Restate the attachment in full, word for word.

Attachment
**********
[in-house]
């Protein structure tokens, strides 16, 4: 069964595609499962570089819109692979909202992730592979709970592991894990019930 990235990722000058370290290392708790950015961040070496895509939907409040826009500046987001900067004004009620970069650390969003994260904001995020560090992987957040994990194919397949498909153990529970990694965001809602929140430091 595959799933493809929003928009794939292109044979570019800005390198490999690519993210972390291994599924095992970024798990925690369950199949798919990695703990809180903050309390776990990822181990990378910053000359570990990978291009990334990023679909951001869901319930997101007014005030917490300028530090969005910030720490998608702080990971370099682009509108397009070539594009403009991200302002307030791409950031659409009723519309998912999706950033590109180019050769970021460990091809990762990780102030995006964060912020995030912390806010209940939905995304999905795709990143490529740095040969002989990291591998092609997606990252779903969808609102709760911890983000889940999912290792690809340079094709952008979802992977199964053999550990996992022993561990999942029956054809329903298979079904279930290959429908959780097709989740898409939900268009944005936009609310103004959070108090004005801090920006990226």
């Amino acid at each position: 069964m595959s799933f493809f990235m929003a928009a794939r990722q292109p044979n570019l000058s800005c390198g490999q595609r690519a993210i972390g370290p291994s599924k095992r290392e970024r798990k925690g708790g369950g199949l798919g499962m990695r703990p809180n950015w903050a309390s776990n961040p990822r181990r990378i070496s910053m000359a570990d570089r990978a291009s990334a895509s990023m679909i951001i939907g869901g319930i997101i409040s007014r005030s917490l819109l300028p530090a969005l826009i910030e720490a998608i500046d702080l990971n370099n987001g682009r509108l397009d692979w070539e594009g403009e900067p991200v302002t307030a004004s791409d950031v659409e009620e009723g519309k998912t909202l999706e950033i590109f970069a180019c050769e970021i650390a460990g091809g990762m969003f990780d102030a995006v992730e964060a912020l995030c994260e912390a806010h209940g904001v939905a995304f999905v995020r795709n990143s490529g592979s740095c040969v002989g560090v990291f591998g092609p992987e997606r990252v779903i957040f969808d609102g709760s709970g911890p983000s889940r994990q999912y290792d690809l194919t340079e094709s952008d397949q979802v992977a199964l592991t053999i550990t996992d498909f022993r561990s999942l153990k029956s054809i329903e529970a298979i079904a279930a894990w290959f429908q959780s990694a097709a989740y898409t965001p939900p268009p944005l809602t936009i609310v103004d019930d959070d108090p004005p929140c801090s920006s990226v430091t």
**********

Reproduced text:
[in-house]
């Protein structure tokens, strides 16, 4: 069964595609499962570089819109692979909202992730592979709970592991894990019930 990235990722000058370290290392708790950015961040070496895509939907409040826009500046987001900067004004009620970069650390969003994260904001995020560090992987957040994990194919397949498909153990529970990694965001809602929140430091 595959799933493809929003928009794939292109044979570019800005390198490999690519993210972390291994599924095992970024798990925690369950199949798919990695703990809180903050309390776990990822181990990378910053000359570990990978291009990334990023679909951001869901319930997101007014005030917490300028530090969005910030720490998608702080990971370099682009509108397009070539594009403009991200302002307030791409950031659409009723519309998912999706950033590109180019050769970021460990091809990762990780102030995006964060912020995030912390806010209940939905995304999905795709990143490529740095040969002989990291591998092609997606990252779903969808609102709760911890983000889940999912290792690809340079094709952008979802992977199964053999550990996992022993561990999942029956054809329903298979079904279930290959429908959780097709989740898409939900268009944005936009609310103004959070108090004005801090920006990226």
């Amino acid at each position: 069964m595959s799933f493809f990235m929003a928009a794939r990722q292109p044979n570019l000058s800005c390198g490999q595609r690519a993210i972390g370290p291994s599924k095992r290392e970024r798990k925690g708790g369950g199949l798919g499962m990695r703990p809180n950015w903050a309390s776990n961040p990822r181990r990378i070496s910053m000359a570990d570089r990978a291009s990334a895509s990023m679909i951001i939907g869901g319930i997101i409040s007014r005030s917490l819109l300028p530090a969005l826009i910030e720490a998608i500046d702080l990971n370099n987001g682009r509108l397009d692979w070539e594009g403009e900067p991200v302002t307030a004004s791409d950031v659409e009620e009723g519309k998912t909202l999706e950033i590109f970069a180019c050769e970021i650390a460990g091809g990762m969003f990780d102030a995006v992730e964060a912020l995030c994260e912390a806010h209940g904001v939905a995304f999905v995020r795709n990143s490529g592979s740095c040969v002989g560090v990291f591998g092609p992987e997606r990252v779903i957040f969808d609102g709760s709970g911890p983000s889940r994990q999912y290792d690809l194919t340079e094709s952008d397949q979802v992977a199964l592991t053999i550990t996992d498909f022993r561990s999942l153990k029956s054809i329903e529970a298979i079904a279930a894990w290959f429908q959780s990694a097709a989740y898409t965001p939900p268009p944005l809602t936009i609310v103004d019930d959070d108090p004005p929140c801090s920006s990226v430091t």